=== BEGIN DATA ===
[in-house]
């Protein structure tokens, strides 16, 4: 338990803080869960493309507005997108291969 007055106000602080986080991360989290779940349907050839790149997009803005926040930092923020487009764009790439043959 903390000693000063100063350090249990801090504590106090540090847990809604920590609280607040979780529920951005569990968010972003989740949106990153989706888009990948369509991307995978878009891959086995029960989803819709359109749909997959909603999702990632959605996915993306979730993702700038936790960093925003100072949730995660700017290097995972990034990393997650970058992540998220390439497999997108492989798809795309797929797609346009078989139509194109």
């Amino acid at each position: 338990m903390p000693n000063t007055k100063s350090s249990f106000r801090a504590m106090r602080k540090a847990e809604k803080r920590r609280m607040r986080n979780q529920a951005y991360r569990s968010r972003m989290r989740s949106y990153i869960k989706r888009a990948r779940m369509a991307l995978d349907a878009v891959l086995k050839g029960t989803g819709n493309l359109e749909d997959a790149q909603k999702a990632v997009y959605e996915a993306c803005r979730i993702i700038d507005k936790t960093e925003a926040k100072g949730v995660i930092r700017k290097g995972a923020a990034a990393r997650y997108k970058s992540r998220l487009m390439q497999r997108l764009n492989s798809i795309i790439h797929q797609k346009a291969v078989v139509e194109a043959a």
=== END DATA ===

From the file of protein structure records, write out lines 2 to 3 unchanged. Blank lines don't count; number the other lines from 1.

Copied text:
């Protein structure tokens, strides 16, 4: 338990803080869960493309507005997108291969 007055106000602080986080991360989290779940349907050839790149997009803005926040930092923020487009764009790439043959 903390000693000063100063350090249990801090504590106090540090847990809604920590609280607040979780529920951005569990968010972003989740949106990153989706888009990948369509991307995978878009891959086995029960989803819709359109749909997959909603999702990632959605996915993306979730993702700038936790960093925003100072949730995660700017290097995972990034990393997650970058992540998220390439497999997108492989798809795309797929797609346009078989139509194109």
């Amino acid at each position: 338990m903390p000693n000063t007055k100063s350090s249990f106000r801090a504590m106090r602080k540090a847990e809604k803080r920590r609280m607040r986080n979780q529920a951005y991360r569990s968010r972003m989290r989740s949106y990153i869960k989706r888009a990948r779940m369509a991307l995978d349907a878009v891959l086995k050839g029960t989803g819709n493309l359109e749909d997959a790149q909603k999702a990632v997009y959605e996915a993306c803005r979730i993702i700038d507005k936790t960093e925003a926040k100072g949730v995660i930092r700017k290097g995972a923020a990034a990393r997650y997108k970058s992540r998220l487009m390439q497999r997108l764009n492989s798809i795309i790439h797929q797609k346009a291969v078989v139509e194109a043959a």